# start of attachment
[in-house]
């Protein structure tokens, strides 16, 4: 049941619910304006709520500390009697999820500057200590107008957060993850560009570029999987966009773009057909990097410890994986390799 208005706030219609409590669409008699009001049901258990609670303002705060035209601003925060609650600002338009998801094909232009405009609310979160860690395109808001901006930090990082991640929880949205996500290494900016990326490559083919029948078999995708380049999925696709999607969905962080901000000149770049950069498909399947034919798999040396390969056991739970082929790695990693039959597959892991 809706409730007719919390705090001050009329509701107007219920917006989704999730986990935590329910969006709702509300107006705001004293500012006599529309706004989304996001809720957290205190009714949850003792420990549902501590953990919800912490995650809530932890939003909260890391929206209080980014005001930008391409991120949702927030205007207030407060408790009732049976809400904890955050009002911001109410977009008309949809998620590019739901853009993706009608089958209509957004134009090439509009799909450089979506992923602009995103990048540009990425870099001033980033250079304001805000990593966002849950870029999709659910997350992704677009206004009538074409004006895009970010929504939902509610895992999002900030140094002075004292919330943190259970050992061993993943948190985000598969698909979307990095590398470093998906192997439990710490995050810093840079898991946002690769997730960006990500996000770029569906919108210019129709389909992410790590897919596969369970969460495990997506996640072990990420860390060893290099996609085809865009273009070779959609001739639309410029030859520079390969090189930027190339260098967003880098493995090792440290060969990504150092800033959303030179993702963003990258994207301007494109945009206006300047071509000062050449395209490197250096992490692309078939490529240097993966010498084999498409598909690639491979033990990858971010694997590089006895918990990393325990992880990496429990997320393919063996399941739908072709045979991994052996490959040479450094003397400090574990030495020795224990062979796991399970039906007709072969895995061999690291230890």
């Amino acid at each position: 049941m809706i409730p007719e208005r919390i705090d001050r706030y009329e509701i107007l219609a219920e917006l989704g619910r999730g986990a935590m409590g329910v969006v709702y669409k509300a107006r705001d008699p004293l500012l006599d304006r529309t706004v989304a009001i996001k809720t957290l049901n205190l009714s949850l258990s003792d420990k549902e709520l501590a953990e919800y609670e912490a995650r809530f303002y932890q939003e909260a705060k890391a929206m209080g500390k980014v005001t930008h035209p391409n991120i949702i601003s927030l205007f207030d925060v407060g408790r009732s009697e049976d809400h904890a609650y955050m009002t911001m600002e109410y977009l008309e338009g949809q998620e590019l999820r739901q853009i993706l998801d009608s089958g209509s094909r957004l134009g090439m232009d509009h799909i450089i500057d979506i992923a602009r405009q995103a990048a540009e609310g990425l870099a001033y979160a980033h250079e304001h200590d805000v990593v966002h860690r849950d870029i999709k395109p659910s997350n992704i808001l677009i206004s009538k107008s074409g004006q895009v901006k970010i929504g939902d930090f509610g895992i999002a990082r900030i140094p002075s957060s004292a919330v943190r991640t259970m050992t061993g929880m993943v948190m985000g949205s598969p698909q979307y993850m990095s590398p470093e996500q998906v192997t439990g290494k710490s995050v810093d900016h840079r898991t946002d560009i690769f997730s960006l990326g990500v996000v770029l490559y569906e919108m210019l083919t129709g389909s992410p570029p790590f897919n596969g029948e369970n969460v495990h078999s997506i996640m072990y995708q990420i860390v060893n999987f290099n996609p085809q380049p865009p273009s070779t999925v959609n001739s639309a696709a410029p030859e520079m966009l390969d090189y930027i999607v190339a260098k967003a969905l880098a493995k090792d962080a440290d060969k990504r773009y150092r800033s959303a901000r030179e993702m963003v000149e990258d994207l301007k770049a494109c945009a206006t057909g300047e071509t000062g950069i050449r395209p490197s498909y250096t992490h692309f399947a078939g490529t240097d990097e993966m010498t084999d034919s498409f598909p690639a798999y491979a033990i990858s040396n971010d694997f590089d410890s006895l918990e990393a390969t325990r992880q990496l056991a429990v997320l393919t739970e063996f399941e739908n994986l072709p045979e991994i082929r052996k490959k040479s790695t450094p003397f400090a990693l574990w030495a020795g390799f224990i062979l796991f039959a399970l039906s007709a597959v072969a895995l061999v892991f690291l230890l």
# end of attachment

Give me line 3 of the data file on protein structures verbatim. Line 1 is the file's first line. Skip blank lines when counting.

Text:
């Amino acid at each position: 049941m809706i409730p007719e208005r919390i705090d001050r706030y009329e509701i107007l219609a219920e917006l989704g619910r999730g986990a935590m409590g329910v969006v709702y669409k509300a107006r705001d008699p004293l500012l006599d304006r529309t706004v989304a009001i996001k809720t957290l049901n205190l009714s949850l258990s003792d420990k549902e709520l501590a953990e919800y609670e912490a995650r809530f303002y932890q939003e909260a705060k890391a929206m209080g500390k980014v005001t930008h035209p391409n991120i949702i601003s927030l205007f207030d925060v407060g408790r009732s009697e049976d809400h904890a609650y955050m009002t911001m600002e109410y977009l008309e338009g949809q998620e590019l999820r739901q853009i993706l998801d009608s089958g209509s094909r957004l134009g090439m232009d509009h799909i450089i500057d979506i992923a602009r405009q995103a990048a540009e609310g990425l870099a001033y979160a980033h250079e304001h200590d805000v990593v966002h860690r849950d870029i999709k395109p659910s997350n992704i808001l677009i206004s009538k107008s074409g004006q895009v901006k970010i929504g939902d930090f509610g895992i999002a990082r900030i140094p002075s957060s004292a919330v943190r991640t259970m050992t061993g929880m993943v948190m985000g949205s598969p698909q979307y993850m990095s590398p470093e996500q998906v192997t439990g290494k710490s995050v810093d900016h840079r898991t946002d560009i690769f997730s960006l990326g990500v996000v770029l490559y569906e919108m210019l083919t129709g389909s992410p570029p790590f897919n596969g029948e369970n969460v495990h078999s997506i996640m072990y995708q990420i860390v060893n999987f290099n996609p085809q380049p865009p273009s070779t999925v959609n001739s639309a696709a410029p030859e520079m966009l390969d090189y930027i999607v190339a260098k967003a969905l880098a493995k090792d962080a440290d060969k990504r773009y150092r800033s959303a901000r030179e993702m963003v000149e990258d994207l301007k770049a494109c945009a206006t057909g300047e071509t000062g950069i050449r395209p490197s498909y250096t992490h692309f399947a078939g490529t240097d990097e993966m010498t084999d034919s498409f598909p690639a798999y491979a033990i990858s040396n971010d694997f590089d410890s006895l918990e990393a390969t325990r992880q990496l056991a429990v997320l393919t739970e063996f399941e739908n994986l072709p045979e991994i082929r052996k490959k040479s790695t450094p003397f400090a990693l574990w030495a020795g390799f224990i062979l796991f039959a399970l039906s007709a597959v072969a895995l061999v892991f690291l230890l």